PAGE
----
It is also important to recall much of the efficacy of allotransplants results from an allogeneic anti-cancer effect so far difficult to distinguish from graft-versus-host disease (GvHD) [6]. These data are displayed in Fig. 9. For example, whether there is a specific anti-leukaemia effect is controversial, as reviewed in [7].

Some data suggest the potential use of donor-derived CAR-T-cells in persons relapsing after an allotransplant for B-cell cancers [8].



Advances in treating ALL, AML, lymphomas and PCM are important and exciting but the magnitude of benefit is modest and few people are cured. Many persons with immune therapy successes go on to receive an allotransplant. Most cancers where immune therapy is effective are B-cell cancers whereas most allotransplants are done for myeloid cancers. Moreover, these immune therapies are lineage-, not cancer-specific and lack the allogeneic anti-cancer effect associated with allotransplants. In young persons with PCM, autotransplants are better than new drugs in randomized clinical trials. CAR-T-cell therapy of B-cell cancers is effective but mostly not a cure. Donor CAR-T-cells are a promising in persons relapsing after an allogeneic haematopoietic cell transplant. Transplants will remain an important therapy in the immediate future. Put in terms of food, although there is nouvelle cuisine Boef Stroganoff remains a classic and my 1st dinner choice at Chekhov restaurant in Petersburg.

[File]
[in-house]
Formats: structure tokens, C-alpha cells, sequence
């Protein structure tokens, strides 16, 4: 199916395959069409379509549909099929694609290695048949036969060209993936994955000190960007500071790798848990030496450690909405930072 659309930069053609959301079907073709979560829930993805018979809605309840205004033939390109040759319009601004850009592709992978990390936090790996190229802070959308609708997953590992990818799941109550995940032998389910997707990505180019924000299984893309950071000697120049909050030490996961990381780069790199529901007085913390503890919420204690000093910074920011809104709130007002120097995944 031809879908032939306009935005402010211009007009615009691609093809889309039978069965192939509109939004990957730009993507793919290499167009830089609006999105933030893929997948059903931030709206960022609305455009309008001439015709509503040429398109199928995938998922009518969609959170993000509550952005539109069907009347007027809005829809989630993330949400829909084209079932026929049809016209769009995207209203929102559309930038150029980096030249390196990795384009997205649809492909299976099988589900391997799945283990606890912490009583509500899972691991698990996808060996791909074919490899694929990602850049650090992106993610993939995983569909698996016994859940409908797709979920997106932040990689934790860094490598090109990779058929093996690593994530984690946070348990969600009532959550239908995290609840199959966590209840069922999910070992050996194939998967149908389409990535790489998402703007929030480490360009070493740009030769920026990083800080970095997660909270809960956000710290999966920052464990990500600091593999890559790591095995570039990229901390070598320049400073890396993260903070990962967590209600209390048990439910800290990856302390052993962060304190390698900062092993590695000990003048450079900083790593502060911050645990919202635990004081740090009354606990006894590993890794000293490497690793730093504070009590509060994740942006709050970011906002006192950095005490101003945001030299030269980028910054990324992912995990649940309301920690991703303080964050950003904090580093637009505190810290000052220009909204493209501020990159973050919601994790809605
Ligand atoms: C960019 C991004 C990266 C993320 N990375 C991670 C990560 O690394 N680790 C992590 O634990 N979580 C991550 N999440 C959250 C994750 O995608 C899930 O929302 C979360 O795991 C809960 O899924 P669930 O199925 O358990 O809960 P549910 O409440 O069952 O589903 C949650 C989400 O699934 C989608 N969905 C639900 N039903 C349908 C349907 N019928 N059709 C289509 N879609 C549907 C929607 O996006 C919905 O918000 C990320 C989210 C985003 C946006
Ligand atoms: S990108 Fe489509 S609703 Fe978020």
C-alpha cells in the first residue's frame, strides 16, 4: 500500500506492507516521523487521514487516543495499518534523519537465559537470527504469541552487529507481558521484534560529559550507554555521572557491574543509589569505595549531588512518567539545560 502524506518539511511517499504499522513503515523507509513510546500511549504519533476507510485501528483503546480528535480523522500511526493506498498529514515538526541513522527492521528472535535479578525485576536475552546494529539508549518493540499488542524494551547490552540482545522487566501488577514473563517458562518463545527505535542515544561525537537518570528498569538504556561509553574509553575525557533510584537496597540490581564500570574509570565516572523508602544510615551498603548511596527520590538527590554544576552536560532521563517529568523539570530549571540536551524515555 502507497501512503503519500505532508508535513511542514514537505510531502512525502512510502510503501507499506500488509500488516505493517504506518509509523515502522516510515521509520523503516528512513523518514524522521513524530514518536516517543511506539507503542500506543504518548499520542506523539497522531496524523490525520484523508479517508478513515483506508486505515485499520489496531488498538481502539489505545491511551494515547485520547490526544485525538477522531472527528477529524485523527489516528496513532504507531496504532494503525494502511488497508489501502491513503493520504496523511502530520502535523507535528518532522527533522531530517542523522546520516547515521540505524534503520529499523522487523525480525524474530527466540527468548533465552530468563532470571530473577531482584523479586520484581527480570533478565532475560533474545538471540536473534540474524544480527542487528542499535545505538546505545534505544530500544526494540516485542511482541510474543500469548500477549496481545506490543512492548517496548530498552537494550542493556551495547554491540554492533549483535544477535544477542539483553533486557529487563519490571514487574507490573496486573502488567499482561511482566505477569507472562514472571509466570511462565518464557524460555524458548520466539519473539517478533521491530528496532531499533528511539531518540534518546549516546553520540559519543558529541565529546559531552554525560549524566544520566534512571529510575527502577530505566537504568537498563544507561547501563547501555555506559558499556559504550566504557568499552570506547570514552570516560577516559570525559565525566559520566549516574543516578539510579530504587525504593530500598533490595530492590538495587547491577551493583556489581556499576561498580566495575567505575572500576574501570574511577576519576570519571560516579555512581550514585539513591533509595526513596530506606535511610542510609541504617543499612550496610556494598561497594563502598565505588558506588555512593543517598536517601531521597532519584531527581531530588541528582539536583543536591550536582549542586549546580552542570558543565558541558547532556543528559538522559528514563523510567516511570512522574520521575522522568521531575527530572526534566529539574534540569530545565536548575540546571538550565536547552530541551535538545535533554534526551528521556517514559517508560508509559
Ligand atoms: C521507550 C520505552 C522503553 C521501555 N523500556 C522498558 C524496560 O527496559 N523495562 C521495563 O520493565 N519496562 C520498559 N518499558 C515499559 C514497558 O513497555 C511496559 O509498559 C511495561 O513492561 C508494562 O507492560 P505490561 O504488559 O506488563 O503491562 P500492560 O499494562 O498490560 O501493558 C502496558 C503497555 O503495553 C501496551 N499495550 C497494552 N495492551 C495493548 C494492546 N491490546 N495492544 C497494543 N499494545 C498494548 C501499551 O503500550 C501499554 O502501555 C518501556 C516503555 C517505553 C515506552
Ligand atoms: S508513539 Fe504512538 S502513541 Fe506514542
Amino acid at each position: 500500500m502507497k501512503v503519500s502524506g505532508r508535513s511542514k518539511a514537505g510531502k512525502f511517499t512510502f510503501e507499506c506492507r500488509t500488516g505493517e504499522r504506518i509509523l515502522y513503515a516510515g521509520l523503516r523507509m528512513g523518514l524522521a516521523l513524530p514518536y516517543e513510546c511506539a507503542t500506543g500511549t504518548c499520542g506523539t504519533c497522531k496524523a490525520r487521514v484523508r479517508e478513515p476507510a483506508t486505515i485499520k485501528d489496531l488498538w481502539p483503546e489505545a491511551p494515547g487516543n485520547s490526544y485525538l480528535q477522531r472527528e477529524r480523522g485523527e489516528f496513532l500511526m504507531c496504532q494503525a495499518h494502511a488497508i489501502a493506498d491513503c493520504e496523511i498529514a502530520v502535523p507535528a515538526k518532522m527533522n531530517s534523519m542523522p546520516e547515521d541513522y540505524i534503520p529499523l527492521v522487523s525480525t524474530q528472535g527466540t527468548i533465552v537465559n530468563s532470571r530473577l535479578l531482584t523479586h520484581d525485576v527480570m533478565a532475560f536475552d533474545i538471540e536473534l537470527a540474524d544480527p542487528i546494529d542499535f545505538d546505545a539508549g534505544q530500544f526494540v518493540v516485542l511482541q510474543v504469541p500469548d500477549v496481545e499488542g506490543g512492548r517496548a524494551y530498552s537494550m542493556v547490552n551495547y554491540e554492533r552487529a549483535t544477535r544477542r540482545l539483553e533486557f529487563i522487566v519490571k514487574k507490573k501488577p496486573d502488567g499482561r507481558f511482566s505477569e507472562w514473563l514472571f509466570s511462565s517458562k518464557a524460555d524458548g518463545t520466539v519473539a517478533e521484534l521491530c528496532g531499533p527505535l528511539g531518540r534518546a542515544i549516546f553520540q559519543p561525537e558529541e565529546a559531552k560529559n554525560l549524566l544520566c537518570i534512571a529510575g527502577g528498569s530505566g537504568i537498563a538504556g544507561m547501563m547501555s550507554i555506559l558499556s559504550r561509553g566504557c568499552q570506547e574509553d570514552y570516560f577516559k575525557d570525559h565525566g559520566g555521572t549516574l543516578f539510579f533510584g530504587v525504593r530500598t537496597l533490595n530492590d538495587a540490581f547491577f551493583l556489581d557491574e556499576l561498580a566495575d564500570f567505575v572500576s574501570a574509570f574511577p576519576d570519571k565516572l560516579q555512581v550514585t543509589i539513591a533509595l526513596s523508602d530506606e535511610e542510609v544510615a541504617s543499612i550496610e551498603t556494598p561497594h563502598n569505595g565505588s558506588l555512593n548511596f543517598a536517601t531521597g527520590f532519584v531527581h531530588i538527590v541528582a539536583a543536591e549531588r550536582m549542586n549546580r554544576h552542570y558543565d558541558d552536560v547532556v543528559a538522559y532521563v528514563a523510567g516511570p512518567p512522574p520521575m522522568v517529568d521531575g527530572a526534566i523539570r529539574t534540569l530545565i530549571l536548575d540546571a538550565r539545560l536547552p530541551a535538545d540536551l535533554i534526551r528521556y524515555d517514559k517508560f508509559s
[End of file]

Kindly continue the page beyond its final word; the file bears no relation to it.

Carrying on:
Supported by the National Institute of Health Research (NIHR) Biomedical Research Centre funding scheme. Prof. Elena Parovichnikova and Drs. Kristina Zakurdaeva and Saida Kadyrova provided expert advice on Boef Stroganoff and Dr. Ivan Moiseev and the late Prof. Boris Afanasyev introduced me to Chekhov restaurant. My preference is for Boef Stroganoff with kasha. Bon Appetit.

Conflict of interest